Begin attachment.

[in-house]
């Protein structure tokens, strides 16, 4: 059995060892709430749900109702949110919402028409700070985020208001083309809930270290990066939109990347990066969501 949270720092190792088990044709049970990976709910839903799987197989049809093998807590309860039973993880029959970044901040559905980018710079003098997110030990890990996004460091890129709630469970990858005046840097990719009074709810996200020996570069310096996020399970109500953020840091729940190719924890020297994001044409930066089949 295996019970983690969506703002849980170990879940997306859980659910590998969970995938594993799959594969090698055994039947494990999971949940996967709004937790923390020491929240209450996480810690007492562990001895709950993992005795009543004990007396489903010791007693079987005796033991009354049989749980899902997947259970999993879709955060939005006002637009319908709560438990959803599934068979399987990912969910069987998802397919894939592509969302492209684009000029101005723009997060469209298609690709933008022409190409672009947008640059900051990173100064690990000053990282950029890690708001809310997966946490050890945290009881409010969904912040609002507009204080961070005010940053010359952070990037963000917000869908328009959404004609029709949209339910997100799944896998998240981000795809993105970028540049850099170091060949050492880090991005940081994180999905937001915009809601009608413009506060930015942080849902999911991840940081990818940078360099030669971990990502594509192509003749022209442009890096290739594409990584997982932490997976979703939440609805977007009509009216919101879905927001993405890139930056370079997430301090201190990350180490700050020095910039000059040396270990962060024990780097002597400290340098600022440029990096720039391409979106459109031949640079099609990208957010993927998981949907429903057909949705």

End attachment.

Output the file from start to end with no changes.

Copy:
[in-house]
């Protein structure tokens, strides 16, 4: 059995060892709430749900109702949110919402028409700070985020208001083309809930270290990066939109990347990066969501 949270720092190792088990044709049970990976709910839903799987197989049809093998807590309860039973993880029959970044901040559905980018710079003098997110030990890990996004460091890129709630469970990858005046840097990719009074709810996200020996570069310096996020399970109500953020840091729940190719924890020297994001044409930066089949 295996019970983690969506703002849980170990879940997306859980659910590998969970995938594993799959594969090698055994039947494990999971949940996967709004937790923390020491929240209450996480810690007492562990001895709950993992005795009543004990007396489903010791007693079987005796033991009354049989749980899902997947259970999993879709955060939005006002637009319908709560438990959803599934068979399987990912969910069987998802397919894939592509969302492209684009000029101005723009997060469209298609690709933008022409190409672009947008640059900051990173100064690990000053990282950029890690708001809310997966946490050890945290009881409010969904912040609002507009204080961070005010940053010359952070990037963000917000869908328009959404004609029709949209339910997100799944896998998240981000795809993105970028540049850099170091060949050492880090991005940081994180999905937001915009809601009608413009506060930015942080849902999911991840940081990818940078360099030669971990990502594509192509003749022209442009890096290739594409990584997982932490997976979703939440609805977007009509009216919101879905927001993405890139930056370079997430301090201190990350180490700050020095910039000059040396270990962060024990780097002597400290340098600022440029990096720039391409979106459109031949640079099609990208957010993927998981949907429903057909949705």